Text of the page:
Making government more effective through data sharing

In today's Federal Newscast, the Commission on Evidence-Based Policymaking creates a list of ways using data sharing can help the government.

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  • A road map from the Commission on Evidence-Based Policymaking is looking to improve the efficiency and effectiveness of government through data sharing. Included in the commission’s new report is a list of recommendations to create a National Secure Data Service and asking Congress to lift certain bans on data use and collection. (Committee on Evidence-Based Policymaking)
  • The intelligence community wants to come to terms with its big data challenge. Leaders of the intelligence community wrestle with how best to take advantage of the growing treasure trove of data across the 17 agencies. Robert Cardillo, the director of the National Geospatial-Intelligence Agency, said the commoditization of information is forcing his agency to put a larger focus on what the data really means to the mission areas. Melissa Drisko, deputy director of the Defense Intelligence Agency, said the growth of machine learning is forcing her agency to relook at the roles of DIA’s analysts.
  • An update on the intelligence community’s other search for ways to hurry up the security clearance process. Principal Deputy Director of National Intelligence Sue Gordon said the government needs a system that moves quickly and allows employees to move between agencies. (Federal News Radio)
  • The National Treasury Employees Union is on a mission to change the way the average American sees the federal workforce. It recently launched a campaign sending public service announcements to more than 10,000 TV stations, creating a new website and fact cards for social media. It aims to portray feds as middle class workers from all 50 states, rather than elite Washington bureaucrats. (Federal News Radio)
  • Sen. Claire McCaskill (D-Mo.) wants more answers on improper payments. In a letter to seven agencies including Treasury, Labor, and USDA, McCaskill requested the status of each agency’s implementation of their inspectors general recommendations, to improve compliance with the Improper Payments Elimination and Recovery Act. (Senate Homeland Security and Governmental Affairs Committee)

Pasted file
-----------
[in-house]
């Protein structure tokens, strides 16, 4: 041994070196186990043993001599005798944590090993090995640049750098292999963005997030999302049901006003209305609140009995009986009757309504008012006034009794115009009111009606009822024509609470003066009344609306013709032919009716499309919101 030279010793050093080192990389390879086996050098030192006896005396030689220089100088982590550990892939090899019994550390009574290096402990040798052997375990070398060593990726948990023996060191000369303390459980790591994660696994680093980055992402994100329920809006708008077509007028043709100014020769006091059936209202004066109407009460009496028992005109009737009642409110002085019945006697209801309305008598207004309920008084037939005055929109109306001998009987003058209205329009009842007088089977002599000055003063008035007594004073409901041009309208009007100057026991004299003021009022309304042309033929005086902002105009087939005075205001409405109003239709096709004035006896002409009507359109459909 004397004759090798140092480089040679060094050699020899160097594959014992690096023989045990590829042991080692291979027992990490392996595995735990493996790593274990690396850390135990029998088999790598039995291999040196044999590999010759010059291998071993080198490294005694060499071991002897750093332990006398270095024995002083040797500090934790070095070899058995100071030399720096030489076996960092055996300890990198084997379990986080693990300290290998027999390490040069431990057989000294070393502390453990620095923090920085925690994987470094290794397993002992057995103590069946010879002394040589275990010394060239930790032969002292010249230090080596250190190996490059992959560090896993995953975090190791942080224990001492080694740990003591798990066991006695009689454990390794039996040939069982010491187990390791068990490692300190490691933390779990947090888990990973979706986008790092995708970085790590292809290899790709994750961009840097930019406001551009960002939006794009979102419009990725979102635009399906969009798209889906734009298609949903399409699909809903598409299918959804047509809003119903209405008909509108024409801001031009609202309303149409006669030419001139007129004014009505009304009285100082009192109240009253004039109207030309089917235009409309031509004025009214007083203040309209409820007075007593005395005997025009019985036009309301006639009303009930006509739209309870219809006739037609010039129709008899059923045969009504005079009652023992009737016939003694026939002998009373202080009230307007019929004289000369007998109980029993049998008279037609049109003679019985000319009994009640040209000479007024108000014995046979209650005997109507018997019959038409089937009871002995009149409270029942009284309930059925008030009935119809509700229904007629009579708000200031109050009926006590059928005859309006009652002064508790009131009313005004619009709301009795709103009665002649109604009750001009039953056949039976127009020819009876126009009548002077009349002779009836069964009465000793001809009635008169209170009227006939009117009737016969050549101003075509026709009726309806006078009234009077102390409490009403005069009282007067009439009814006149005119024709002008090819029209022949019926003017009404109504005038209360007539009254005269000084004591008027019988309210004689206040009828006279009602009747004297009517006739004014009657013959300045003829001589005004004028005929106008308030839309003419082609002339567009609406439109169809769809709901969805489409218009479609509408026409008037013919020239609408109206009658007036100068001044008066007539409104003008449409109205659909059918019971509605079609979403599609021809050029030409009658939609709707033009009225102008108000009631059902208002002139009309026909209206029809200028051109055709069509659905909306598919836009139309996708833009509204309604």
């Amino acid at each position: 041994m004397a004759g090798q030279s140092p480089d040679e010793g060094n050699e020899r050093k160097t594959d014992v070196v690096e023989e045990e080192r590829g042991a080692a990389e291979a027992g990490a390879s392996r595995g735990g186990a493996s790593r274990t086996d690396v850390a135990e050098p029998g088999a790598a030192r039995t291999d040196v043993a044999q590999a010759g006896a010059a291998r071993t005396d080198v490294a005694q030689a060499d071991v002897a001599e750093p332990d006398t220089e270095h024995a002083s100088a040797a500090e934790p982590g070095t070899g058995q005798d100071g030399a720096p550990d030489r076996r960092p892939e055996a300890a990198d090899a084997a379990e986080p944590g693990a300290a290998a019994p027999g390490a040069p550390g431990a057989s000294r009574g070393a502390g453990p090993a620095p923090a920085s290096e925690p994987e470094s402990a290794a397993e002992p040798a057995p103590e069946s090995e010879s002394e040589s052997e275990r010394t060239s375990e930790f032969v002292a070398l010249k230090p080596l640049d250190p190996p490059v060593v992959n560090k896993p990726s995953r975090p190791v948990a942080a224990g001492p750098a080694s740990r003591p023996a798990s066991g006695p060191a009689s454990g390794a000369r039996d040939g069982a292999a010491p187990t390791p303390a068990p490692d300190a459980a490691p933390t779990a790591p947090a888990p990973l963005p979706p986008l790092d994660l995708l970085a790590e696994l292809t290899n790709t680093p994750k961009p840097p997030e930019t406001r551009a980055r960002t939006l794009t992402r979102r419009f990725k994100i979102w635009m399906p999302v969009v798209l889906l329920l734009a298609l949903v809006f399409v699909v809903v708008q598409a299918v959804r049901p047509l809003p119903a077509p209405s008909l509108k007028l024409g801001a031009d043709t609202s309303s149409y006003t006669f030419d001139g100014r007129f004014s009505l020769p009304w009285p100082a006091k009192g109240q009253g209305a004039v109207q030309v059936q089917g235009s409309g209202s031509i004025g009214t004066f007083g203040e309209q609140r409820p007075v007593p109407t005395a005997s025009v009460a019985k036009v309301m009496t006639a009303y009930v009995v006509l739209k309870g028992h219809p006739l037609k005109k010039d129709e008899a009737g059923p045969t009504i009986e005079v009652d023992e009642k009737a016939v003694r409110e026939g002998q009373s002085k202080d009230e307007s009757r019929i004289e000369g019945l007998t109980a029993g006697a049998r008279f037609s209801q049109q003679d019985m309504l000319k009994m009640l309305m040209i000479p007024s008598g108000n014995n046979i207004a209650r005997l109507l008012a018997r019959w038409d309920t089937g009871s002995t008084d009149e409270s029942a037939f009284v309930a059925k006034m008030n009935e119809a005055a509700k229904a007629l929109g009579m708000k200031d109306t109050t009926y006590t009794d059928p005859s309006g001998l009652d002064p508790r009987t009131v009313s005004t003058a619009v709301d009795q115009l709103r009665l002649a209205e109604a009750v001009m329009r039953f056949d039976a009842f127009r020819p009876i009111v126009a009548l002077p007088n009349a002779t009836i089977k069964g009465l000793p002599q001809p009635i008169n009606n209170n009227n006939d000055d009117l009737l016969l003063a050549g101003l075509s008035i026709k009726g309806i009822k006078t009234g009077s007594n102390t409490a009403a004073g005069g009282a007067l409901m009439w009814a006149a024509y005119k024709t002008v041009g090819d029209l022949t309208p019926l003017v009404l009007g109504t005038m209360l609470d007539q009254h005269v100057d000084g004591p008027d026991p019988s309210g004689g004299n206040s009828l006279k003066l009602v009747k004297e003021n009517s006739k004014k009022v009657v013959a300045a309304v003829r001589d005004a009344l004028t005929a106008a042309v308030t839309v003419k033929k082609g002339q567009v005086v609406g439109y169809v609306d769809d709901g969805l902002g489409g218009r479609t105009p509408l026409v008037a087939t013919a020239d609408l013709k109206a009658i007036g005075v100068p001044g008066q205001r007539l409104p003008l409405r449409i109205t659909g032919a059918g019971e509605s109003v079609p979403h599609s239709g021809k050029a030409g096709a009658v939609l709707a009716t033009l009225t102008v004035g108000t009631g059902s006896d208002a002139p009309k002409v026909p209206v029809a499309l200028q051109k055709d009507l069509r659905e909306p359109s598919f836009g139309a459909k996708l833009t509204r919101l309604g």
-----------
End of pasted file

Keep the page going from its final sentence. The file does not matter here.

• A new initiative from the Veterans Affairs Department will aim to speed up claims responses. The Decision Ready Claims program works with accredited Veterans Service Organizations to respond to disability claims within thirty days. Under the program, VSOs handle advanced preparation, such as gathering medical exams and military records, allowing “to allow” the VA to begin processing claims immediately. (Department of Veterans Affairs)
  • The Navy said it’s considering overworked crews as one possible factor in its string of accidents in the Asia-Pacific. An internal Navy study found the average workweek for sailors in the 7th fleet amounted to 108 hours on-duty — well above the service’s standard allocation of 81 hours. Working conditions are just one factor the Navy’s examining during a comprehensive review of the deadly collisions involving the U.S.S. John McCain and the U.S.S. Fitzgerald. But officials said it’s already clear that the service needs to renew its focus on basic seamanship for the sailors serving in its surface fleet, including navigation skills. (Federal News Radio)
  • The Navy secretary weighed in on the string of accidents in the Seventh Fleet. Sec. Richard Spencer said Navy brass will consult companies with experience in accident response. Defense News reported, Spencer promised not just a review of Seventh Fleet operations, but also a strategic review of the whole Navy. BP, famous for its Gulf of Mexico leak, and Crowley Maritime are among the companies from which the Navy will seek advice. (Defense News)
  • The Air Force isn’t the only military branch that needs to figure out how to keep pilots on the payroll. Military Times reports the Army has considered a new set of retention bonuses to encourage experienced pilots to stay on. Though it has more certified aviators than it needs, it continues to have trouble keeping people on as pilots once they have finished their initial service obligations. (Military Times)

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